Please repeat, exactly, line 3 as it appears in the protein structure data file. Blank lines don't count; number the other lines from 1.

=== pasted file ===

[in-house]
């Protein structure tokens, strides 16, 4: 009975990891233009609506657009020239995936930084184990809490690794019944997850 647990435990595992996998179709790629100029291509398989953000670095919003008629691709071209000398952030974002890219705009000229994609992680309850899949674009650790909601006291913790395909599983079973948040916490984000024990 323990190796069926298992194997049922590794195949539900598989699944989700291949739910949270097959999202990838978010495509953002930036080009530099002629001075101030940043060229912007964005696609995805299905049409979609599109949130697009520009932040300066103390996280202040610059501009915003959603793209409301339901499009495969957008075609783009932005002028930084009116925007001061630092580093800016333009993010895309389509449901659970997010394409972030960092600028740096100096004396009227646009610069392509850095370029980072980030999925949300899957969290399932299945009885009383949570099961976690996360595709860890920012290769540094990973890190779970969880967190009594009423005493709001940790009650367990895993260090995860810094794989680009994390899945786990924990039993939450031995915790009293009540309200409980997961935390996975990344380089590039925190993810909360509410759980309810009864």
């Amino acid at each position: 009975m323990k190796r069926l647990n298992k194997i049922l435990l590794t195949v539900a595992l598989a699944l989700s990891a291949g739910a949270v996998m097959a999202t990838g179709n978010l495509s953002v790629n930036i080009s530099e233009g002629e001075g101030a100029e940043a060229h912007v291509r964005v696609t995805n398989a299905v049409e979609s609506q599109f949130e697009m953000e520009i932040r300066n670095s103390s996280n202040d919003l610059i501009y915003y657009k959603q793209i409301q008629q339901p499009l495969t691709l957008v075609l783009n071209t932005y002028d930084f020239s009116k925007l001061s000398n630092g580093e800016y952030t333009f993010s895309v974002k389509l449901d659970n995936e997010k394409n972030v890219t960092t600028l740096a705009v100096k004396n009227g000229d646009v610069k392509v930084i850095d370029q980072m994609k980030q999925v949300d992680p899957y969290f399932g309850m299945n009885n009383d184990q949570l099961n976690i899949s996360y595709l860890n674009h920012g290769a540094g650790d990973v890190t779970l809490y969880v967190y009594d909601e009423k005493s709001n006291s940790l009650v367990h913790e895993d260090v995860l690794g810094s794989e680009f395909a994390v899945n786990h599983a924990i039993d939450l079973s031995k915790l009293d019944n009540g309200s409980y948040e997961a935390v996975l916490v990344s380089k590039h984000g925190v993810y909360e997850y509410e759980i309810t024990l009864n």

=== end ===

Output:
């Amino acid at each position: 009975m323990k190796r069926l647990n298992k194997i049922l435990l590794t195949v539900a595992l598989a699944l989700s990891a291949g739910a949270v996998m097959a999202t990838g179709n978010l495509s953002v790629n930036i080009s530099e233009g002629e001075g101030a100029e940043a060229h912007v291509r964005v696609t995805n398989a299905v049409e979609s609506q599109f949130e697009m953000e520009i932040r300066n670095s103390s996280n202040d919003l610059i501009y915003y657009k959603q793209i409301q008629q339901p499009l495969t691709l957008v075609l783009n071209t932005y002028d930084f020239s009116k925007l001061s000398n630092g580093e800016y952030t333009f993010s895309v974002k389509l449901d659970n995936e997010k394409n972030v890219t960092t600028l740096a705009v100096k004396n009227g000229d646009v610069k392509v930084i850095d370029q980072m994609k980030q999925v949300d992680p899957y969290f399932g309850m299945n009885n009383d184990q949570l099961n976690i899949s996360y595709l860890n674009h920012g290769a540094g650790d990973v890190t779970l809490y969880v967190y009594d909601e009423k005493s709001n006291s940790l009650v367990h913790e895993d260090v995860l690794g810094s794989e680009f395909a994390v899945n786990h599983a924990i039993d939450l079973s031995k915790l009293d019944n009540g309200s409980y948040e997961a935390v996975l916490v990344s380089k590039h984000g925190v993810y909360e997850y509410e759980i309810t024990l009864n």